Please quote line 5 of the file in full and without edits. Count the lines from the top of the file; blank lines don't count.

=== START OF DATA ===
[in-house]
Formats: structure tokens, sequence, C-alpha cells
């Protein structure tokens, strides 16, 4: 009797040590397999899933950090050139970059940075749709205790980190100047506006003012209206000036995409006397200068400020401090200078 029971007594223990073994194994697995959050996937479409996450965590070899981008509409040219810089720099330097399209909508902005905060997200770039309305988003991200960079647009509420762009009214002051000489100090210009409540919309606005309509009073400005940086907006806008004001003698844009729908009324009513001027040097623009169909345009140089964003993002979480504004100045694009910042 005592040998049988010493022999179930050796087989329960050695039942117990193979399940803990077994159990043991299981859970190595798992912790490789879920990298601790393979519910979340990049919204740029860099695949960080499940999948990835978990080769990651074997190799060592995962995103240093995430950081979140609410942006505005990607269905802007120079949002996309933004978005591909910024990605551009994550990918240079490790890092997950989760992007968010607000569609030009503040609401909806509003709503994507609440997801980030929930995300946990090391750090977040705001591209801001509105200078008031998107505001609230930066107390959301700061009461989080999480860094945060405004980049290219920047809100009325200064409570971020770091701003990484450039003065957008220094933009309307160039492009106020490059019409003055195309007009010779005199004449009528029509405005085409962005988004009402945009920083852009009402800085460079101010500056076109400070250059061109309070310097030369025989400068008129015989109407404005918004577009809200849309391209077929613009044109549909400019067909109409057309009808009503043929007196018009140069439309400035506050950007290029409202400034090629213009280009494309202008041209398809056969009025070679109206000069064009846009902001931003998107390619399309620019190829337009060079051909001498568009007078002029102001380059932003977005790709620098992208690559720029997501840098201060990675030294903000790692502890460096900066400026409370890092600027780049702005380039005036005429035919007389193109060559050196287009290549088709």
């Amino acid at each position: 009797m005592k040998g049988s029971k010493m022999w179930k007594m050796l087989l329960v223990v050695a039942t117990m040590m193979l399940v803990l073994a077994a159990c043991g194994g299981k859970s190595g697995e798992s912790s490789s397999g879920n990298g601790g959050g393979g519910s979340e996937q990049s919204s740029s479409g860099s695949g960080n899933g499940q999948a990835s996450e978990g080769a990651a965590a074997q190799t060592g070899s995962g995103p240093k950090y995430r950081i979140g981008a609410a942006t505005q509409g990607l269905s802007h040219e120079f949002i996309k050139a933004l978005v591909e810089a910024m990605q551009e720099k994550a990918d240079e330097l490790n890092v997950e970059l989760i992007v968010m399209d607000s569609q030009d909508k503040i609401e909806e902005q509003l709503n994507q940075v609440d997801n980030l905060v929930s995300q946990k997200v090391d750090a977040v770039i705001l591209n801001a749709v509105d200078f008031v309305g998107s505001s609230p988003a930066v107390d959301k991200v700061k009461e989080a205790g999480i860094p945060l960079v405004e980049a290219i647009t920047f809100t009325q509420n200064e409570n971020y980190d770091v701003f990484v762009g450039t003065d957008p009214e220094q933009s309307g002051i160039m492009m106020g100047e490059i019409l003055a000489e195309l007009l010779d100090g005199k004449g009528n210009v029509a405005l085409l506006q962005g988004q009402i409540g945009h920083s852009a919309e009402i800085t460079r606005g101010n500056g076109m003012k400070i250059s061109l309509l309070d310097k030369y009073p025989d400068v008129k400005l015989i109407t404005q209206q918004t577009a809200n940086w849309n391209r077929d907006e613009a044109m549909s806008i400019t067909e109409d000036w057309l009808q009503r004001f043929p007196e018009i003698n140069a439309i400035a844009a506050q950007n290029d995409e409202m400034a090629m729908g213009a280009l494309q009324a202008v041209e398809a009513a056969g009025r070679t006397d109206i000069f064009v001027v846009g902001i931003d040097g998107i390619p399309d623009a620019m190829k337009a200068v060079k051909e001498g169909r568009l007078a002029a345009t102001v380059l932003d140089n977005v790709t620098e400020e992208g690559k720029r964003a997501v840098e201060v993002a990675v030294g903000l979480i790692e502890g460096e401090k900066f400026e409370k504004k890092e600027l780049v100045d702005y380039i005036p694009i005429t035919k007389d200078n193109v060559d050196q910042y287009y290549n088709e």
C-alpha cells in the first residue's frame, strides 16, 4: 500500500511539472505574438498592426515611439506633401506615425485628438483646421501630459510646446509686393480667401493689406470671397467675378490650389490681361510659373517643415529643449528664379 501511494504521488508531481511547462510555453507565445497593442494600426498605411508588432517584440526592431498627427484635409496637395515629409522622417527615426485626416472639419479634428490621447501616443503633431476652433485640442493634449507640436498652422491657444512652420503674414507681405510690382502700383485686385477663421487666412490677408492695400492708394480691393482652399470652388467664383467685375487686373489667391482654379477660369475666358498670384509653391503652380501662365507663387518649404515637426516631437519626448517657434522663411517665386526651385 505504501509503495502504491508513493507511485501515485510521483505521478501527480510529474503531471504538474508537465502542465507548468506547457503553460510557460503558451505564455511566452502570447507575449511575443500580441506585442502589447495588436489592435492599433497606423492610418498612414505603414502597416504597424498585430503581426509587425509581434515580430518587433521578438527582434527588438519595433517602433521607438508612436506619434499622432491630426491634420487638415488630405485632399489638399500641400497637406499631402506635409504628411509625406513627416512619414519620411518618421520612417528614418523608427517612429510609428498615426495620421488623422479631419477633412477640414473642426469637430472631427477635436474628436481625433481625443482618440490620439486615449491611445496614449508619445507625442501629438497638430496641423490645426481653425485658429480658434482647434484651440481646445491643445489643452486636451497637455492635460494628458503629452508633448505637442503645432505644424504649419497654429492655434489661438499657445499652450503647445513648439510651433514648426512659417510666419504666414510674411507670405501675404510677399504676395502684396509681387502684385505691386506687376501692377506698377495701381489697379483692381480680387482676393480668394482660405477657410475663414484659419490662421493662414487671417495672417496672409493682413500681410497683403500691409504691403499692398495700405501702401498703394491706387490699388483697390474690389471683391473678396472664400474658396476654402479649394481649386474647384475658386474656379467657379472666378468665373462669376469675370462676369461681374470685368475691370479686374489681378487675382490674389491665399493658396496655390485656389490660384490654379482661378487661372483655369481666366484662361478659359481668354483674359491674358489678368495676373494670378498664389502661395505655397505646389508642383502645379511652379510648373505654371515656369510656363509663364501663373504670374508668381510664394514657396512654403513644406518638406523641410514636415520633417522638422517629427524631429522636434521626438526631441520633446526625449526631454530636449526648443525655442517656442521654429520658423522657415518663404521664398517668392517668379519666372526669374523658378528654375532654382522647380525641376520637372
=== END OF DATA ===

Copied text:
C-alpha cells in the first residue's frame, strides 16, 4: 500500500511539472505574438498592426515611439506633401506615425485628438483646421501630459510646446509686393480667401493689406470671397467675378490650389490681361510659373517643415529643449528664379 501511494504521488508531481511547462510555453507565445497593442494600426498605411508588432517584440526592431498627427484635409496637395515629409522622417527615426485626416472639419479634428490621447501616443503633431476652433485640442493634449507640436498652422491657444512652420503674414507681405510690382502700383485686385477663421487666412490677408492695400492708394480691393482652399470652388467664383467685375487686373489667391482654379477660369475666358498670384509653391503652380501662365507663387518649404515637426516631437519626448517657434522663411517665386526651385 505504501509503495502504491508513493507511485501515485510521483505521478501527480510529474503531471504538474508537465502542465507548468506547457503553460510557460503558451505564455511566452502570447507575449511575443500580441506585442502589447495588436489592435492599433497606423492610418498612414505603414502597416504597424498585430503581426509587425509581434515580430518587433521578438527582434527588438519595433517602433521607438508612436506619434499622432491630426491634420487638415488630405485632399489638399500641400497637406499631402506635409504628411509625406513627416512619414519620411518618421520612417528614418523608427517612429510609428498615426495620421488623422479631419477633412477640414473642426469637430472631427477635436474628436481625433481625443482618440490620439486615449491611445496614449508619445507625442501629438497638430496641423490645426481653425485658429480658434482647434484651440481646445491643445489643452486636451497637455492635460494628458503629452508633448505637442503645432505644424504649419497654429492655434489661438499657445499652450503647445513648439510651433514648426512659417510666419504666414510674411507670405501675404510677399504676395502684396509681387502684385505691386506687376501692377506698377495701381489697379483692381480680387482676393480668394482660405477657410475663414484659419490662421493662414487671417495672417496672409493682413500681410497683403500691409504691403499692398495700405501702401498703394491706387490699388483697390474690389471683391473678396472664400474658396476654402479649394481649386474647384475658386474656379467657379472666378468665373462669376469675370462676369461681374470685368475691370479686374489681378487675382490674389491665399493658396496655390485656389490660384490654379482661378487661372483655369481666366484662361478659359481668354483674359491674358489678368495676373494670378498664389502661395505655397505646389508642383502645379511652379510648373505654371515656369510656363509663364501663373504670374508668381510664394514657396512654403513644406518638406523641410514636415520633417522638422517629427524631429522636434521626438526631441520633446526625449526631454530636449526648443525655442517656442521654429520658423522657415518663404521664398517668392517668379519666372526669374523658378528654375532654382522647380525641376520637372